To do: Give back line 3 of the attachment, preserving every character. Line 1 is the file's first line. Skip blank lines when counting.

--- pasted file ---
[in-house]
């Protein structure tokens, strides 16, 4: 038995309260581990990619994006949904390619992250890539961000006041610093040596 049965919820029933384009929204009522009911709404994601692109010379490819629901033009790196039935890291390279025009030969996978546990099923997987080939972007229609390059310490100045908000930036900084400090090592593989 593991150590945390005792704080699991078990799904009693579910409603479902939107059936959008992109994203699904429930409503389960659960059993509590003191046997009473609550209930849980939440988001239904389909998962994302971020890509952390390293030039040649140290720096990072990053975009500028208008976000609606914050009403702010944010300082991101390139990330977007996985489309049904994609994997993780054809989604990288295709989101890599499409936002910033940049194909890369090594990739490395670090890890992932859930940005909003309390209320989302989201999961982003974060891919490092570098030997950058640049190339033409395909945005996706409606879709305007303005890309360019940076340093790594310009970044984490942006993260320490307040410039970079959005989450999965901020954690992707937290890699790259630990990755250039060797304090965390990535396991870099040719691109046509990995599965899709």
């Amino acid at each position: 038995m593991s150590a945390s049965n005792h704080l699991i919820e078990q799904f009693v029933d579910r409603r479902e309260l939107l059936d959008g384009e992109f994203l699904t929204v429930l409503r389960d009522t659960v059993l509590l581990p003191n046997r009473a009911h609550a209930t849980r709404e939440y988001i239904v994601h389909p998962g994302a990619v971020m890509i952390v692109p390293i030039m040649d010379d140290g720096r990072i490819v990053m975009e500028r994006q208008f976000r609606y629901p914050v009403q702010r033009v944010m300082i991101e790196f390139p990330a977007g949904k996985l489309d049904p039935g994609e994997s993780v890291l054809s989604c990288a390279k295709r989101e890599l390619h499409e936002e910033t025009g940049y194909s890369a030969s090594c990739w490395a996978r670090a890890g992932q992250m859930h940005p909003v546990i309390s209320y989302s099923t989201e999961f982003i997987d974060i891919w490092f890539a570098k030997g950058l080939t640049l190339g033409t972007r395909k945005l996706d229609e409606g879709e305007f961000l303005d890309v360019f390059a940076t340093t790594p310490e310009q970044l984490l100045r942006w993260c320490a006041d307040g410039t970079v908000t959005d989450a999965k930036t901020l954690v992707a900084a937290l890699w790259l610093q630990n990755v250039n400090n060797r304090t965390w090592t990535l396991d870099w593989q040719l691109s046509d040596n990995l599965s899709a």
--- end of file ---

């Amino acid at each position: 038995m593991s150590a945390s049965n005792h704080l699991i919820e078990q799904f009693v029933d579910r409603r479902e309260l939107l059936d959008g384009e992109f994203l699904t929204v429930l409503r389960d009522t659960v059993l509590l581990p003191n046997r009473a009911h609550a209930t849980r709404e939440y988001i239904v994601h389909p998962g994302a990619v971020m890509i952390v692109p390293i030039m040649d010379d140290g720096r990072i490819v990053m975009e500028r994006q208008f976000r609606y629901p914050v009403q702010r033009v944010m300082i991101e790196f390139p990330a977007g949904k996985l489309d049904p039935g994609e994997s993780v890291l054809s989604c990288a390279k295709r989101e890599l390619h499409e936002e910033t025009g940049y194909s890369a030969s090594c990739w490395a996978r670090a890890g992932q992250m859930h940005p909003v546990i309390s209320y989302s099923t989201e999961f982003i997987d974060i891919w490092f890539a570098k030997g950058l080939t640049l190339g033409t972007r395909k945005l996706d229609e409606g879709e305007f961000l303005d890309v360019f390059a940076t340093t790594p310490e310009q970044l984490l100045r942006w993260c320490a006041d307040g410039t970079v908000t959005d989450a999965k930036t901020l954690v992707a900084a937290l890699w790259l610093q630990n990755v250039n400090n060797r304090t965390w090592t990535l396991d870099w593989q040719l691109s046509d040596n990995l599965s899709a």